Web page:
Johnson and Johnson: One-shot Covid-19 vaccine shows promise in early safety study

More than 90% of participants reportedly produced immune proteins within 29 days, and all did within 57 days.

Tags: Vaccine
Arutz Sheva Staff ,

COVID-19 vaccine
COVID-19 vaccine
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More than 90% of participants in an early safety study of Johnson and Johnson's one-shot coronavirus vaccine, made immune proteins within 29 days of receiving the vaccine, Time reported.

All formed antibodies within 57 days, according to the report, and the immune response lasted for the full 71 days of the trial.

“Looking at the antibodies, there should be good hope and good reason that the vaccine will work” in J&J's late-stage clinical trial with 45,000 volunteers soon to report results, J&J Chief Scientific Officer Paul Stoffels said.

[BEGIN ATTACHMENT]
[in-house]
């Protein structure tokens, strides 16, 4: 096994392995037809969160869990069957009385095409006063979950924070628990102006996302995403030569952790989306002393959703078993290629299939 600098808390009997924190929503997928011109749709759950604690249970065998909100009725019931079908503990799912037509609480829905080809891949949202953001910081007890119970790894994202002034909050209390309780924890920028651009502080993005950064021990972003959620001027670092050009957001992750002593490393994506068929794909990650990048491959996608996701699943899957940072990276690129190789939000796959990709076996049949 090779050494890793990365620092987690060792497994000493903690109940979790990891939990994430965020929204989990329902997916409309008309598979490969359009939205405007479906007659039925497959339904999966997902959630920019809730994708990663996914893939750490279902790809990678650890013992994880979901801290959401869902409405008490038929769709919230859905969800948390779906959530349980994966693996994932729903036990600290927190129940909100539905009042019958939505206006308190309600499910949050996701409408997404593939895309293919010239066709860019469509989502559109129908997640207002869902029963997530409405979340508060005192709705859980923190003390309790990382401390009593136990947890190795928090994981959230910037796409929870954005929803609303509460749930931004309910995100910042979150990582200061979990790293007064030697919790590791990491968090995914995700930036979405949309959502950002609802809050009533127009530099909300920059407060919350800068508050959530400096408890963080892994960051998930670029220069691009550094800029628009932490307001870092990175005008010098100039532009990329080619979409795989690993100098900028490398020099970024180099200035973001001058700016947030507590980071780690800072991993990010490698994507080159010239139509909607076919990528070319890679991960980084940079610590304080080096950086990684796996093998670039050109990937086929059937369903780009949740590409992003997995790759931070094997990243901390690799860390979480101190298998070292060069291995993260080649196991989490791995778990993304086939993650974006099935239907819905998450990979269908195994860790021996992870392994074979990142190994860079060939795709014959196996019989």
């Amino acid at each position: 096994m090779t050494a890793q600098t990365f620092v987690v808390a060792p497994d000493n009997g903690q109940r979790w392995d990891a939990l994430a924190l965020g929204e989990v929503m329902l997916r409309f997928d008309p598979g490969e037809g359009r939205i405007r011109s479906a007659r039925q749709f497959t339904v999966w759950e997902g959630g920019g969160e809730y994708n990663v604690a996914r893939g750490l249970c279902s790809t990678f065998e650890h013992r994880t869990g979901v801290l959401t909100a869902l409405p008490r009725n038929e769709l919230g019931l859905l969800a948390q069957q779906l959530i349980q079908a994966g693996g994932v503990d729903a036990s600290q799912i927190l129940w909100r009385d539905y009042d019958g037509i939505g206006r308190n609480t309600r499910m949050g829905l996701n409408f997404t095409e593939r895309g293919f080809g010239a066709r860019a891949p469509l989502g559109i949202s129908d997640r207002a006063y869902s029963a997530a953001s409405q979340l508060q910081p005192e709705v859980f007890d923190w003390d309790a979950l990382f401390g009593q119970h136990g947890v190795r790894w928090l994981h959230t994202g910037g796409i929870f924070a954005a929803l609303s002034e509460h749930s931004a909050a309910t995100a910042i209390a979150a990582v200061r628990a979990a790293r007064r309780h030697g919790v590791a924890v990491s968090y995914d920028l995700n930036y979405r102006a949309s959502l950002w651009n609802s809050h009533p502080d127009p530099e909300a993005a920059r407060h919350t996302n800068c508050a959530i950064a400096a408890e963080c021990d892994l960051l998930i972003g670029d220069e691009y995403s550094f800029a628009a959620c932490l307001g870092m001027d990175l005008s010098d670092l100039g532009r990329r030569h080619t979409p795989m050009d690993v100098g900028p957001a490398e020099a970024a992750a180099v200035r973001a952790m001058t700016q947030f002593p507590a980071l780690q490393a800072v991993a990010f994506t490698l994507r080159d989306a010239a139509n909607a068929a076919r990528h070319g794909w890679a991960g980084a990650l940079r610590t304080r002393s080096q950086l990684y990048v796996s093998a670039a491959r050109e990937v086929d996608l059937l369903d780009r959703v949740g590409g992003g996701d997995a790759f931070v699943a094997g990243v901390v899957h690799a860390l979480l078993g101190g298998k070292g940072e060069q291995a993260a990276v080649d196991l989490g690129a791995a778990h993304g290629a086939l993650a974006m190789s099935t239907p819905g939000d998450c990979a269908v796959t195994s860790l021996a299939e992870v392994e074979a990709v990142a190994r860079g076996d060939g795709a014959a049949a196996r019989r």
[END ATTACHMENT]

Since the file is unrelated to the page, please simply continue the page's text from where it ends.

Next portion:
According to Stoffels, the one-shot vaccine generates more neutralizing antibodies than other Covid vaccines, which entail getting two shots.

He estimated that the vaccine could prove to be over 70% effective.

Unlike previous vaccines, which have aimed to directly trigger an immune response, the new coronavirus vaccines are based on technologies whereby genetic material is inserted into the body so that the body itself produces virus spike proteins that induce the immune response.

The J&J vaccine is said to be an adenovirus-based vaccine that uses a weakened live pathogen as a delivery method (vector) for a recombinant vaccine using a small piece of the virus' genetic material to encode the coronavirus spike protein in the body and thus trigger an immune response.



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